Waste Services of the Bluegrass filed a motion Tuesday seeking an injunction to prevent the closure of its Central Kentucky landfill in northern Scott County.

Chief Judge, Circuit Court, Thomas Wingate heard arguments via Zoom, Wednesday from attorneys representing Scott County and WSB. Wingate has said he will issue a decision by Oct. 31.

Two years ago, the Scott County Fiscal Court approved an amended Solid Waste Management Plan that called for “zero-capacity” waste disposal in the county once Central Kentucky Landfill reached capacity. The state approved the amended plan, and local officials said the landfill reached capacity late last year. Early this year, a court ruling extended the timeline for the landfill closing to Oct. 31 in order to allow municipalities using the landfill to find an alternate site for its solid waste disposal.

In July, the Kentucky Department of Energy and Environment Cabinet received an opinion from Hearing Officer Virginia Baker Gorley, that Scott County’s amended solid waste plan was not properly approved and should be sent back to the cabinet for review. Scott County’s amended Solid Waste Management Plan, which calls for “zero-capacity” waste disposal in the county, is the key roadblock to WSB receiving permits for expansion from the cabinet which would allow them to continue operating.

“The petitioner, Waste Services of the Bluegrass, LLC, has proven by a preponderance of the evidence that the Respondent, Energy and Environmental Cabinet failed to comply with KRS 224.43-310 in approving Scott County Fiscal Court’s amended 2018-2022 Solid Waste Management Plan, by failing to ensure adequate capacity existed for disposal of solid waste generated within the Commonwealth and for failing to coordinate with other counties whose solid waste management plans would be impacted by the approval of the amended (plan),” states Gorley’s opinion.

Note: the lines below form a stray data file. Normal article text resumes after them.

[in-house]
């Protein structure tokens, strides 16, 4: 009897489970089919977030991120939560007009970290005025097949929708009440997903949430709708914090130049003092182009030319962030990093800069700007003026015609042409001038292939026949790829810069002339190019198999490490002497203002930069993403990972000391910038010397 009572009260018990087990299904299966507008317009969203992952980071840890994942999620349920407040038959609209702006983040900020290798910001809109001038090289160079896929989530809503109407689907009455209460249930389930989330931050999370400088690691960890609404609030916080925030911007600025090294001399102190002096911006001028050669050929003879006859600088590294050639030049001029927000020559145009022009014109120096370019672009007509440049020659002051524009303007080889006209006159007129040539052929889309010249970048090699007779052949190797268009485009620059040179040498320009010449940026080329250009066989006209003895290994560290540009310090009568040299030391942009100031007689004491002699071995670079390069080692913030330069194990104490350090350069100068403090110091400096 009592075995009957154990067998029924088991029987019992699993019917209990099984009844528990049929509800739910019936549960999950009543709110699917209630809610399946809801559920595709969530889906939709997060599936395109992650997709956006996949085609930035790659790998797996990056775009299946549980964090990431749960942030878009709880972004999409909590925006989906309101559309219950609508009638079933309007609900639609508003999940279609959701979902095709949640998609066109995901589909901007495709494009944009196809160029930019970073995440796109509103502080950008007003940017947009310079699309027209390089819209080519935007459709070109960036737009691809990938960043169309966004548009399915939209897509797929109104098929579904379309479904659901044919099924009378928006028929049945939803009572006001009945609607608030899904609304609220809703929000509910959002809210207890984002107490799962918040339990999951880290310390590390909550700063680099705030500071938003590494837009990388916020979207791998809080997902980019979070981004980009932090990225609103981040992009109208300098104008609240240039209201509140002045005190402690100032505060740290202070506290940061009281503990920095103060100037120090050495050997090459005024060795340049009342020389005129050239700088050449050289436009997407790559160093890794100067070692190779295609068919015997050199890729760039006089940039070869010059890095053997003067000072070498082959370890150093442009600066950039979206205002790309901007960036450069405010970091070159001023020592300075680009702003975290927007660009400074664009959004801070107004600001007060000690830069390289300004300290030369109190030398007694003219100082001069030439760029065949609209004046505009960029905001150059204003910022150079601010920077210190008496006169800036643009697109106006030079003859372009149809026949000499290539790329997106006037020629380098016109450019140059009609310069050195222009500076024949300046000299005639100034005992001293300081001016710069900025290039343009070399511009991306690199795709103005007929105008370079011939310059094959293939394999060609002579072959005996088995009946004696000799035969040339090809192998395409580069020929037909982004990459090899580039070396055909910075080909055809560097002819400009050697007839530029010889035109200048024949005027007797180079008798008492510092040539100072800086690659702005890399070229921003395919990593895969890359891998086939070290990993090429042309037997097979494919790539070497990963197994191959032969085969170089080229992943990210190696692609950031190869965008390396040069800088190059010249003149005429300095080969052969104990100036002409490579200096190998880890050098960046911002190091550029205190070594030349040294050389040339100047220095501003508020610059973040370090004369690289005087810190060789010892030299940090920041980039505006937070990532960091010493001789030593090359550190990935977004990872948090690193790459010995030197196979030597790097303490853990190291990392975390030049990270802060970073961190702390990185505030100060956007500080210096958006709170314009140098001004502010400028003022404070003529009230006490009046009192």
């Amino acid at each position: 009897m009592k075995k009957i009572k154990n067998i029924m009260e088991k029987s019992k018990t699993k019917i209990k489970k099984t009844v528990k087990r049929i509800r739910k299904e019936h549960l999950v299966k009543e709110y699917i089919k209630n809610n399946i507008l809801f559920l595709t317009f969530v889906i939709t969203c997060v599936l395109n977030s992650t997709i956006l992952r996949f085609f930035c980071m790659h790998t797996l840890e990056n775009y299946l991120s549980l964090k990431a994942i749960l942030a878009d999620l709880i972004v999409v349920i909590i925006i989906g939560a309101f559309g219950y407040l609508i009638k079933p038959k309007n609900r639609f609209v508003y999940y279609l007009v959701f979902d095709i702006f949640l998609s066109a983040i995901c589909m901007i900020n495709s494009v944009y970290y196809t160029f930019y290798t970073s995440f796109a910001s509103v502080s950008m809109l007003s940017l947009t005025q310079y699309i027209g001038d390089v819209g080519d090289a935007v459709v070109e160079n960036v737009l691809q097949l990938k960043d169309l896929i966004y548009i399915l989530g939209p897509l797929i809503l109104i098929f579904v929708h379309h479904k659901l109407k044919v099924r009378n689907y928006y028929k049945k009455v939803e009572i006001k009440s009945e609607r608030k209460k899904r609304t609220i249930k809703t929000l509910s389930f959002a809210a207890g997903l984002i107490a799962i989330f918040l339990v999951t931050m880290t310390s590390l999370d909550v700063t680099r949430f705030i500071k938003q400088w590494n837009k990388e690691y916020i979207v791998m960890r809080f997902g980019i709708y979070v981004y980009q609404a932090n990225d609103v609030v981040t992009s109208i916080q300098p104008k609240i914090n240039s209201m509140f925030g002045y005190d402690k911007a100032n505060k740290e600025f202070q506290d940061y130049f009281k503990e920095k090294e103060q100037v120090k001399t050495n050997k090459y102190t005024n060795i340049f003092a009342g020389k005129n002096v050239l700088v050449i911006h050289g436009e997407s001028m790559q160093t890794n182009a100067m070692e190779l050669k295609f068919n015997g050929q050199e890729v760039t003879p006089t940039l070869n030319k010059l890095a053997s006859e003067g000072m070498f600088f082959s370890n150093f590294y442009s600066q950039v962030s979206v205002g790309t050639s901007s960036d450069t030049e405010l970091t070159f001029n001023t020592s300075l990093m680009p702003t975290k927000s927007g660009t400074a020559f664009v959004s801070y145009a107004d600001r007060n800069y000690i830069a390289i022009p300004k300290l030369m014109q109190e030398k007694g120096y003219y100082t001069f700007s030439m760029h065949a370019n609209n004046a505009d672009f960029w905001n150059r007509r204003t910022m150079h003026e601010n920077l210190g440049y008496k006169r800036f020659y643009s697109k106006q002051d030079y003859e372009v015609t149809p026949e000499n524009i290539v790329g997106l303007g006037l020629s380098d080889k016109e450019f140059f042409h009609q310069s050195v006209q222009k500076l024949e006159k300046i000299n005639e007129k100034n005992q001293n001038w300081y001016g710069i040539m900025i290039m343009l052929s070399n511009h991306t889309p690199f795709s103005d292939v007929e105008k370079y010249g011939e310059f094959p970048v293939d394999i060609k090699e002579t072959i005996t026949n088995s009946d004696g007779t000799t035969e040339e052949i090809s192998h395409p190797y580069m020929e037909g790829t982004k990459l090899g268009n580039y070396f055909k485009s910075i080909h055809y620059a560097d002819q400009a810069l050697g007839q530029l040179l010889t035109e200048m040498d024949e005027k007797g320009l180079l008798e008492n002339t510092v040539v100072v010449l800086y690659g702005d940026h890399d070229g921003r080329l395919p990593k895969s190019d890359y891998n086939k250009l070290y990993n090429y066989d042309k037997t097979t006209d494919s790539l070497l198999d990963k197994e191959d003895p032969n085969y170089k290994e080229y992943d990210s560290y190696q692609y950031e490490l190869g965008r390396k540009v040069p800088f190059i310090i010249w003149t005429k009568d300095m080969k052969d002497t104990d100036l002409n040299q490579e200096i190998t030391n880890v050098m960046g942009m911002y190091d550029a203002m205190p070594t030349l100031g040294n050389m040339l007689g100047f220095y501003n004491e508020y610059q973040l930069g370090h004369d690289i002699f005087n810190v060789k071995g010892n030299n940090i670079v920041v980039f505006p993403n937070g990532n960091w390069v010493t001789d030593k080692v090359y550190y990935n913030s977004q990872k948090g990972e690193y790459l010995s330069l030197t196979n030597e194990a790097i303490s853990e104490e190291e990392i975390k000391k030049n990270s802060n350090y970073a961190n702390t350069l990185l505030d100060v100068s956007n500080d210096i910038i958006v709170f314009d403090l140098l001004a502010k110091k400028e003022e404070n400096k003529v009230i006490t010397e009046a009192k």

The secretary of the Cabinet of Energy and Environment to date has not acted to re-approve or reject the county’s waste management plan since Gorley’s opinion was issued. Statute allows the secretary 90 days to respond. Attorneys for WSB argue that since 90 days have passed the Court should determine that the Hearing Officer’s Report and Recommendation should be the final order. They requested the Oct. 31 deadline be stayed pending either the Cabinet’s review of two permit applications they have on file or pending the issuance of a final order by the Cabinet Secretary.

“Our business is going to be irreparably impaired if we have to close on Oct. 31 despite that there is a path, per the hearing officer’s decision, where we should be able to have additional permitted capacity and that should allow us to stay open,” stated Adrianne Strong, attorney for WSB.

 “This is really balancing the host county’s desire to no longer host a landfill against the landfill’s desire to have someone force [the county] to keep the landfill open against their will,” argued Tom FitzGerald, the attorney advising the Scott County Fiscal Court. “The balance of the equities is really between the citizens who have had to put up with all of those years of odor and other violations and decided they no longer want to host a landfill”.

Local residents have been raising concerns about traffic and odor caused by the landfill for years. Trash-haulers on U.S. 25 have been involved in several accidents, including the 2016 collision that resulted in the death of Kim Smith and a 2017 incident where a trash-hauler clipped a school bus, shattering a window.

 Beginning in 2018 the landfill began to implement new measures to reduce odor after an increase in complaints to state regulators. By April of 2019 odor complaints had reached an average of 5 complaints per day and 13 out of 15 odor inspections from the Division of Air Quality resulted in a Notice of Violation. By May three local residents filed a class action lawsuit against WSB seeking monetary damages and injunctive relief from “intolerable and noxious odors”.

 The landfill also has a history of violations for failure to provide safety training, not properly preventing dust and mud issues on Double Culvert Road caused by trash-haulers and failing to install explosive-gas detectors in indoor buildings. Between April 2013 and October 2015 CKL accepted illegal hazardous waste from Global Environmental Services. CKL was fined $30,000 for a number of violations related to the incident including failing to implement a program to detect and prevent the disposal of hazardous waste.


Elizabeth Morey can be reached at emorey@news-graphic.com.

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